It goes on many names—the research project, the essay that is persuasive the term paper—but all mean the same thing: you’re writing a disagreement.

Before you wrench in agony, understand that a smart approach and planning phase (like the one you’re in right now) could make the process of writing a disagreement approachable, even enjoyable.

Choose your topic—carefully. Check your ideas against the following three criteria before finalizing your topic:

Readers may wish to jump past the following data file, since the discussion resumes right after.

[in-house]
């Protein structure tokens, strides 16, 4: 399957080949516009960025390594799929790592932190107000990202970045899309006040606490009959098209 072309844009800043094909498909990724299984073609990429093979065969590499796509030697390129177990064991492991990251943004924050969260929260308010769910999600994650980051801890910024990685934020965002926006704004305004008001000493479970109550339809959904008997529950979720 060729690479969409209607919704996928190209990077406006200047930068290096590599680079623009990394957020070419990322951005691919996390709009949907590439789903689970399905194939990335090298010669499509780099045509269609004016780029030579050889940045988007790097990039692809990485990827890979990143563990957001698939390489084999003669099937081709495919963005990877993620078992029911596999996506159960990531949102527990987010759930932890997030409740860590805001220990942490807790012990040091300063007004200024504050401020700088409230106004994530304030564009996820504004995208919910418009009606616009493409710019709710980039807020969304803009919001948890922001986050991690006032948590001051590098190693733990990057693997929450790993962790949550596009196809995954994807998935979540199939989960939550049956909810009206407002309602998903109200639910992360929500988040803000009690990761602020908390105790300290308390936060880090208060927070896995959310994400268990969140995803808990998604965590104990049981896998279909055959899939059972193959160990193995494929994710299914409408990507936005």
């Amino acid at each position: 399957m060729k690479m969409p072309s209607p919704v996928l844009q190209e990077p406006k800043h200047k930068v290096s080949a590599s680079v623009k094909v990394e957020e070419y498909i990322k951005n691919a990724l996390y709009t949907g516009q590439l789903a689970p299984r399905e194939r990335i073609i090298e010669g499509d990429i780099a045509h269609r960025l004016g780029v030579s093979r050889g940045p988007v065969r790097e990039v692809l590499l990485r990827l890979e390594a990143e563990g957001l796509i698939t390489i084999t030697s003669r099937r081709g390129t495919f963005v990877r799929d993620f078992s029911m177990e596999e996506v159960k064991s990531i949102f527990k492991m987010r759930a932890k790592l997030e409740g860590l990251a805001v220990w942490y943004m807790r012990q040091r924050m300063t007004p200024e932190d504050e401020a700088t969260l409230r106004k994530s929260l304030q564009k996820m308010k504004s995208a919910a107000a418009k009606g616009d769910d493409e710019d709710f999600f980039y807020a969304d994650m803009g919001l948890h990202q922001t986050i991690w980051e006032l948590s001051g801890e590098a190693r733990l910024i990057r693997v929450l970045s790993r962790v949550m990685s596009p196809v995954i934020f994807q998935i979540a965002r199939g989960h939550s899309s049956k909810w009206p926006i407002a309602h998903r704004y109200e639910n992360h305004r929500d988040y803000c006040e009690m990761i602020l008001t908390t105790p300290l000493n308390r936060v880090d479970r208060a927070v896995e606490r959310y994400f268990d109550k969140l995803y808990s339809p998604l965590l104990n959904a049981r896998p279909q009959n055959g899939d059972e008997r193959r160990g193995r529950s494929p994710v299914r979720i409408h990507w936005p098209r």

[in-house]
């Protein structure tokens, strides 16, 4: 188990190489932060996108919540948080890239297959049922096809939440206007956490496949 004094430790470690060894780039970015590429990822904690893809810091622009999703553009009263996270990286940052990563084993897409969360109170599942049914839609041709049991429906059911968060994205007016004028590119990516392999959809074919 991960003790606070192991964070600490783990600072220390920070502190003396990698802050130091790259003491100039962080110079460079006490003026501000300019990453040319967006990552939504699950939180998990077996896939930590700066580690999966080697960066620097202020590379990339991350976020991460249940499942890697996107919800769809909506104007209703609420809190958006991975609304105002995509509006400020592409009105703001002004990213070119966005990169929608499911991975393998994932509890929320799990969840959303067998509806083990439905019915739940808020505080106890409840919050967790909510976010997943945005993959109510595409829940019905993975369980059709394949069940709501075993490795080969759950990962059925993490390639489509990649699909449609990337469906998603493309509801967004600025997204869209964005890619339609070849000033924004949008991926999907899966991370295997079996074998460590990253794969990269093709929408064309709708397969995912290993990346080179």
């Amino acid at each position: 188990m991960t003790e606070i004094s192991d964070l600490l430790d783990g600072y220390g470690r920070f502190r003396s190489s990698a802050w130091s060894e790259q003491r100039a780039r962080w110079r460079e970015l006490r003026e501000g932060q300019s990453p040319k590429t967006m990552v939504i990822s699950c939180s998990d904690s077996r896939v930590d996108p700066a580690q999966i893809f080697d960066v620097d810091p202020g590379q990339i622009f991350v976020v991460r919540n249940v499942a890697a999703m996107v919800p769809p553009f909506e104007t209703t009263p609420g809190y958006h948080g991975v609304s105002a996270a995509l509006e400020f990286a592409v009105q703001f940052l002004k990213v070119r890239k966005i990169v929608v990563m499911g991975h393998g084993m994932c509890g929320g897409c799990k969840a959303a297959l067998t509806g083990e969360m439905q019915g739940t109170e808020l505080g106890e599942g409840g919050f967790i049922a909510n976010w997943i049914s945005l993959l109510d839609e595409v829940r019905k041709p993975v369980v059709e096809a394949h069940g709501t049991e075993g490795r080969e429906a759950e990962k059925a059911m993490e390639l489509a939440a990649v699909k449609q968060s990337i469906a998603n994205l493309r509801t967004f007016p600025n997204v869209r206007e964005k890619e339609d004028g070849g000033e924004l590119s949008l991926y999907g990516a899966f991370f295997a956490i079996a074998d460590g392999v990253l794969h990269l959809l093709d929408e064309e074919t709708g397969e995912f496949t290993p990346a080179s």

•Your topic must be arguable. The phrase “everything’s a disagreement” is certainly not quite true—most things are, although not everything. Use the common twelfth grade editorial topic of “cliques are bad”: it’s a common opinion, sure, but who really disagrees? Your topic needs to be debatable; there needs to be an obvious argument that is opposing others support. Ask yourself: who would oppose me? Why? •Your topic must be relevant and contemporary. Arguments try not to exist in a vacuum; they arise because people of varied beliefs connect to the other person each and every day (or simply just bump heads). Your essay, even if it is concerning the past, should connect with values and ideas for the present. Turn to current events or issues for inspiration—what’s taking place in the world that’s inspiring discussion and/or disagreement? Think about: does my topic matter to people at this time? Why? •Your topic must have value for you. (more…)